Warming of the boreal seas and the loss of sea ice already are changing energy flow through the ecosystem. There has been a significant decrease in benthic productivity and biomass over the past decade. The complex effects of this shift are still little understood but are certain to propagate to upper trophic levels.
The additional stress that bottom trawling might impose on the benthic habitats of the NBS and its radiating effects on animals and people are cause for concern. Presently, there is a lack of up-to-date baseline information on the benthic habitats and ecology of the NBS for assessing the effects of bottom trawling.

Amendment 89 to the fishery management plan for groundfish of the Bering Sea and Aleutian Islands management area establishes the Northern Bering Sea Research Area (NBSRA) for studying the impacts of bottom trawling on benthic habitats (Fig. 4 above). Pursuant to the Amendment, bottom trawling is prohibited in the NBSRA. The North Pacific Fishery Management Council (Council) has requested that the AFSC formulate a scientific research plan to study the benthic habitats of the NBSRA and the potential effects of bottom trawling so as to inform management actions.

The RACE Division is spearheading a joint effort within the Center and the NMFS Alaska Regional Office to develop a research plan for the NBSRA. A preliminary outline of the plan was presented to the Council's Scientific and Statistical Committee (SSC) for review at the June 2009 Council meeting. The plan features trawl impact studies as the principal research element. The proposed studies are modeled after trawl impact experiments (TRAWLEX) conducted in Bristol Bay by the RACE Habitat Research Group ( In the plan, previously untrawled sites representative of the major benthic habitat types in the NBSRA are chosen for the studies. The impacts of bottom trawling are measured in the biological and physical changes in the benthic habitats before and after trawling.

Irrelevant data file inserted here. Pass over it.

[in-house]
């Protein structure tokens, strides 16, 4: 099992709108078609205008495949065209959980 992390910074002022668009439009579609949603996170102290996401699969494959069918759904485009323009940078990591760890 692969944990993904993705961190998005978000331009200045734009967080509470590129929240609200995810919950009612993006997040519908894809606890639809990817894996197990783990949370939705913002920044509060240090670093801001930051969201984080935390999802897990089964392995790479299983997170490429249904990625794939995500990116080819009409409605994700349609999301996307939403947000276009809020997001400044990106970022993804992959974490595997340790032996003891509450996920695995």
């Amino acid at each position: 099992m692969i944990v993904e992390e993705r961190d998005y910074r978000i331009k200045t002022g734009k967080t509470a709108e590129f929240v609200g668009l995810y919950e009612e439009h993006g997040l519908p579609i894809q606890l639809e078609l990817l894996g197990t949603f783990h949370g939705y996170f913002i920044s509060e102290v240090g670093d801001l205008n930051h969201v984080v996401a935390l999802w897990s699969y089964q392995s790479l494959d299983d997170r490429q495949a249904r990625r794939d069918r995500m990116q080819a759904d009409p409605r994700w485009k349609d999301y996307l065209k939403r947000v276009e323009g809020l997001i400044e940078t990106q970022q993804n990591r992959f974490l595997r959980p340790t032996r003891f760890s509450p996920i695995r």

Other proposed research elements are bottom trawl surveys and habitat studies. These studies will provide baseline data on fish population dynamics and the benthic environment. Also suggested in the plan is the granting of exempted fishing permits (EFP) to some commercial trawling vessels for limited fishing in the NBSRA. This will provide more realistic information on catch and effort, fishing patterns, and interactions with nontargeted species and subsistence fisheries.

After reviewing the outline and considering the testimonies of the fishing industry, environment advocates, and Alaskan communities, the Council advised that an extended period should initially be invested in compiling baseline habitat information. The Council believes that a sound research plan requires more substantial knowledge of the environment, species, and people. Further analysis of the plan should follow baseline data compilation and review.

AFSC is focusing on gathering available data, building databases, and producing resource and habitat maps in support of NBSRA research planning. This involves mining information from past studies, canvassing researchers presently active in the NBS, and consulting with government agencies, the fishing industry, and Alaskan communities.

Meetings with these different groups are tentatively scheduled for early 2010 to solicit input and forge partnerships in the planning process. The tentative date for completing the final plan is late 2011. Interested parties are kept informed of the developments through the Council website at

By Cynthia Yeung